The appellant presented no testimony at trial and following argument the trial court gave an extensive oral charge to which no exception was made except that counsel "objected to including the second count, recklessness." (R. 173).
The appellant first argues that the trial court committed reversible error by allowing the State's case to go to the jury, asserting that the evidence presented was insufficient to support a conviction. The appellant essentially bases his argument on the vagueness of the State's witnesses' testimony and the fact that much of the evidence is circumstantial in nature.
"In Cumbo v. State, 368 So.2d 871 (Ala.Cr.App. 1978), cert. denied, 368 So.2d 877 (Ala. 1979), an opinion authored by Judge Bowen of this court, we find the following authority pertinent to the issue before us:
`In reviewing a conviction based on circumstantial evidence, this court must view that evidence in the light most favorable to the prosecution. The test to be applied is whether the jury might reasonably find that the evidence excluded every reasonable hypothesis except that of guilt; not whether such evidence excludes every reasonable hypothesis but guilt, but whether a jury might reasonably so conclude. United States v. Black, 497 F.2d 1039 (5th Cir. 1974); United States v. McGlamory, 441 F.2d 130 (5th Cir. 1971); Clark v. United States, 293 F.2d 445 (5th Cir. 1961).
`(W)e must keep in mind that the test to be applied is not simply whether in the opinion of the trial judge or the appellate court the evidence fails to exclude every reasonable hypothesis but that of guilt; but rather whether the jury might so conclude. Harper v. United States, 405 F.2d 185 (5th Cir. 1969); Roberts v. United States, 416 F.2d 1216 (5th Cir. 1969). The procedure for appellate review of the sufficiency of the evidence has been aptly set out in Odom v. United States, 377 F.2d 853, 855 (5th Cir. 1967):'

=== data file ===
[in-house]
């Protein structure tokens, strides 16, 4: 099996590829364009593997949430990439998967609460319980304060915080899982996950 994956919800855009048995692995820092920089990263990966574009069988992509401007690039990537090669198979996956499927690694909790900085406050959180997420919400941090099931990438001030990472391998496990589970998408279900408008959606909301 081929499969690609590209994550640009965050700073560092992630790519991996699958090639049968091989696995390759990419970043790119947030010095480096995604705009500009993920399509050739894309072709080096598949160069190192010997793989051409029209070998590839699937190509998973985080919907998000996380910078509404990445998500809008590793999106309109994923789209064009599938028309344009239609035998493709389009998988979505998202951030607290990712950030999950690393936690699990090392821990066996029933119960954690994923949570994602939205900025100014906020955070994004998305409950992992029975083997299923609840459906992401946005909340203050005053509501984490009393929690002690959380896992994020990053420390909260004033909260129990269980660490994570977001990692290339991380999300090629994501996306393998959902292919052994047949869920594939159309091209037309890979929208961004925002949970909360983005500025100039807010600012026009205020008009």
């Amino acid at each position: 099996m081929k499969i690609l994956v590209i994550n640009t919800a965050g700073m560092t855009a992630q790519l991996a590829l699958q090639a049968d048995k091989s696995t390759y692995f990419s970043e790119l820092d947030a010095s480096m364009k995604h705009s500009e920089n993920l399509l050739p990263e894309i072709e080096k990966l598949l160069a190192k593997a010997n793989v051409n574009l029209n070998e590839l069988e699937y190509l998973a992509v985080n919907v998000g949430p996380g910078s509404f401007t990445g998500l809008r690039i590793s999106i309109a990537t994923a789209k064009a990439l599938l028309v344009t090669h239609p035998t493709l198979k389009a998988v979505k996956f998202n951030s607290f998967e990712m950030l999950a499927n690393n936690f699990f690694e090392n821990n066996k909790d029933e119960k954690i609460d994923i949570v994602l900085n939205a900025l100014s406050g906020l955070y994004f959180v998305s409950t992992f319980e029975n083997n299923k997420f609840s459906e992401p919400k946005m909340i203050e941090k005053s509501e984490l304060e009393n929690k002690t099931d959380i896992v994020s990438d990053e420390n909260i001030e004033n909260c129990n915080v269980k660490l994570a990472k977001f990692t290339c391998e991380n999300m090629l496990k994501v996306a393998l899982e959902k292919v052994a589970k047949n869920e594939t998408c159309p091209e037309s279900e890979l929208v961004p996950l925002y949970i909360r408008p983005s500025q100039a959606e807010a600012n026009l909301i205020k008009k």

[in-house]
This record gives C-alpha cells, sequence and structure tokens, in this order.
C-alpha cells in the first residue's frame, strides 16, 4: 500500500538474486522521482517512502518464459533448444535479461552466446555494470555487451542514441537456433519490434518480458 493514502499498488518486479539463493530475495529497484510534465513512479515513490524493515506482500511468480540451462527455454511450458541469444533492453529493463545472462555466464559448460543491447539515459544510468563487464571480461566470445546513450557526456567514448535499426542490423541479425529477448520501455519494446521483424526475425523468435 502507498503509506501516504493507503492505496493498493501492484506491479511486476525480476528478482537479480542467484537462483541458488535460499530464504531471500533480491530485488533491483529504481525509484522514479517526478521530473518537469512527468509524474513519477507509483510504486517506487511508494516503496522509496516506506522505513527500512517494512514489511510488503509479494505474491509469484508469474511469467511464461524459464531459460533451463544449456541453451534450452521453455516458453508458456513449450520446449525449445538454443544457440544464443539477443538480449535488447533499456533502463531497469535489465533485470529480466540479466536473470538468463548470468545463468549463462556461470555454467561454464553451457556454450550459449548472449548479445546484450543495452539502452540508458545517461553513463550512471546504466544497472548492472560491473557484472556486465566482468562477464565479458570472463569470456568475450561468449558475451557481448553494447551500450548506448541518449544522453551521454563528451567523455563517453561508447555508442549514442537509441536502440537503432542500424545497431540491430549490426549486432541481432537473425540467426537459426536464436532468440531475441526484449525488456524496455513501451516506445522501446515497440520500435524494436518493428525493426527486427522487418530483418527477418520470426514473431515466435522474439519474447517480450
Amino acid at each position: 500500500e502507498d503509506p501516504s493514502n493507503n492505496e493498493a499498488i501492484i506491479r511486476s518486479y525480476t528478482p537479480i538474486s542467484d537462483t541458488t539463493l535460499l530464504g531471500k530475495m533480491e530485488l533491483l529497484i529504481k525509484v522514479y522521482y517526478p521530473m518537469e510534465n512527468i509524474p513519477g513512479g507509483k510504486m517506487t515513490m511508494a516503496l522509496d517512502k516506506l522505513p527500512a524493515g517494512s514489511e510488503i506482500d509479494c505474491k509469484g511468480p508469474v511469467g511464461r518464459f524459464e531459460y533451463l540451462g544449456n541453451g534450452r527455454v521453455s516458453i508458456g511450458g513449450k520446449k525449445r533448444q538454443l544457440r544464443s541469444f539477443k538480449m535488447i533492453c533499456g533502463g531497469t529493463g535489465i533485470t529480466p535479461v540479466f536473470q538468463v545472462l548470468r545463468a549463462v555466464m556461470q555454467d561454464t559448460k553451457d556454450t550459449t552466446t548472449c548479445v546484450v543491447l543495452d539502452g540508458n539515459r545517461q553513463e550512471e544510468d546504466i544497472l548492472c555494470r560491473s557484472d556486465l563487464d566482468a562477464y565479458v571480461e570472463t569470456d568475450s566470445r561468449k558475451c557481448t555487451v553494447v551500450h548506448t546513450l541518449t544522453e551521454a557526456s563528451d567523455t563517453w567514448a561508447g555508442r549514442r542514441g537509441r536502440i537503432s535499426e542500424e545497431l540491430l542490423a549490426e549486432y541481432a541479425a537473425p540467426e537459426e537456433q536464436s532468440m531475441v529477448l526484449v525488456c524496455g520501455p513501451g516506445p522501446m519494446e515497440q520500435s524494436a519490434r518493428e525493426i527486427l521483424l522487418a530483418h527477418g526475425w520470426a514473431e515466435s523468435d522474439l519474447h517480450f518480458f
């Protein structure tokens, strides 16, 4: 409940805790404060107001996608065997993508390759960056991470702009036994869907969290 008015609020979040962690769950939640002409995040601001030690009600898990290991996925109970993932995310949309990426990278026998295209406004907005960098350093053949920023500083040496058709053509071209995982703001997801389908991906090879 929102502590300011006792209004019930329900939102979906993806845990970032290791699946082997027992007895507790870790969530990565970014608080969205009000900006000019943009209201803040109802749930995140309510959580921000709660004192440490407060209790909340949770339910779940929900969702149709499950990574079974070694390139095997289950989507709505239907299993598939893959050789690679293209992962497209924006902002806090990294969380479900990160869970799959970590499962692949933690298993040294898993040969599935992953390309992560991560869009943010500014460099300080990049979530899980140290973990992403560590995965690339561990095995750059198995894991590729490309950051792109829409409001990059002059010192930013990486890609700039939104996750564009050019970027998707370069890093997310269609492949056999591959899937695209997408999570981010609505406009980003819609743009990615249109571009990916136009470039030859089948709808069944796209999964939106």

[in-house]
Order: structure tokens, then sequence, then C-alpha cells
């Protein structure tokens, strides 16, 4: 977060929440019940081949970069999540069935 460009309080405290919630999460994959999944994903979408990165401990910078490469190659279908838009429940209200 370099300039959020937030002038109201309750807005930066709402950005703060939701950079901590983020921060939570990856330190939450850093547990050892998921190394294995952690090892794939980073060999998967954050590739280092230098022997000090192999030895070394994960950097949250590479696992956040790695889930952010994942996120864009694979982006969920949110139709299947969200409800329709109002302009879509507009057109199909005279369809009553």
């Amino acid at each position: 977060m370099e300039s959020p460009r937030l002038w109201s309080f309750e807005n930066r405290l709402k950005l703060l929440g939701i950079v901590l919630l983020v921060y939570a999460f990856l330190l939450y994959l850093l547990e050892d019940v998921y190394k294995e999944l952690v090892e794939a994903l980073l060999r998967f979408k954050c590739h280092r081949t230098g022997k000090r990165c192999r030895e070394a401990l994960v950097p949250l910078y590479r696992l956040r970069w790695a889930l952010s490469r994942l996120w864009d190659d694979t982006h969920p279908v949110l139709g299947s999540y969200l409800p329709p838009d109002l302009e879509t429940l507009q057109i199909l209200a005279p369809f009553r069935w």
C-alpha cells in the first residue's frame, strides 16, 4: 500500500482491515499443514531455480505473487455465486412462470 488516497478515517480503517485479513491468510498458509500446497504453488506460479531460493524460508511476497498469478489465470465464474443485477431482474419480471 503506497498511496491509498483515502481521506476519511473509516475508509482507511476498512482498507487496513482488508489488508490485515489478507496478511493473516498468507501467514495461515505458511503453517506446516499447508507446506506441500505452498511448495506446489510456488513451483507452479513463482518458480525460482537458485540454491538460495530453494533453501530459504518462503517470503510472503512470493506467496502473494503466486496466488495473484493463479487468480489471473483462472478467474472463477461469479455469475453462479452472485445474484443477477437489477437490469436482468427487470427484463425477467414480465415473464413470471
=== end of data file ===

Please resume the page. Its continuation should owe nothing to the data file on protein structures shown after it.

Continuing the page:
`Our obligation, therefore, is to examine the record to determine whether there is any theory of the evidence from which the jury might have excluded every hypothesis except guilty beyond a reasonable doubt. Rua v. United States, 5 Cir., 1963, 321 F.2d 140; Riggs v. United States, 5 Cir., 1960, 280 F.2d 949. In Judge Thornberry's words,
`. . . the standard utilized by this Court is not whether in our opinion the evidence and all reasonable inferences therefrom failed to exclude every hypothesis other than guilt, but rather whether there was evidence from which the jury might reasonably so conclude.' Williamson v. United States, 5 Cir. 1966, 365 F.2d 12, 14. (Emphasis supplied)"
See, Hayes v. State, 395 So.2d 127 (Ala.Cr.App. 1980), cert. denied, 395 So.2d 150 (Ala. 1981).
A verdict of guilty should only be set aside on grounds of insufficiency of evidence when, after allowing all reasonable presumptions as to its correctness, the preponderance of evidence against the verdict is so clear as to convince this court that it was wrong and unjust. Bell v. State, 339 So.2d 96 (Ala.Cr.App. 1976). Williams v. State, 420 So.2d 819 (Ala.Cr.App. 1982).
Here, the State presented the testimony of one witness who positively identified the appellant at the crime scene, cursing and talking to the victim near the telephone booth, shortly before the shooting. Three other witnesses stated that they saw a person wearing clothing which resembled that worn by the appellant on the night in question, running from the crime scene shortly after the shooting, though they were unable to make a positive identification in court. Under these circumstances, we are of the opinion that the trial judge correctly overruled appellant's motion and allowed this case to go to the jury.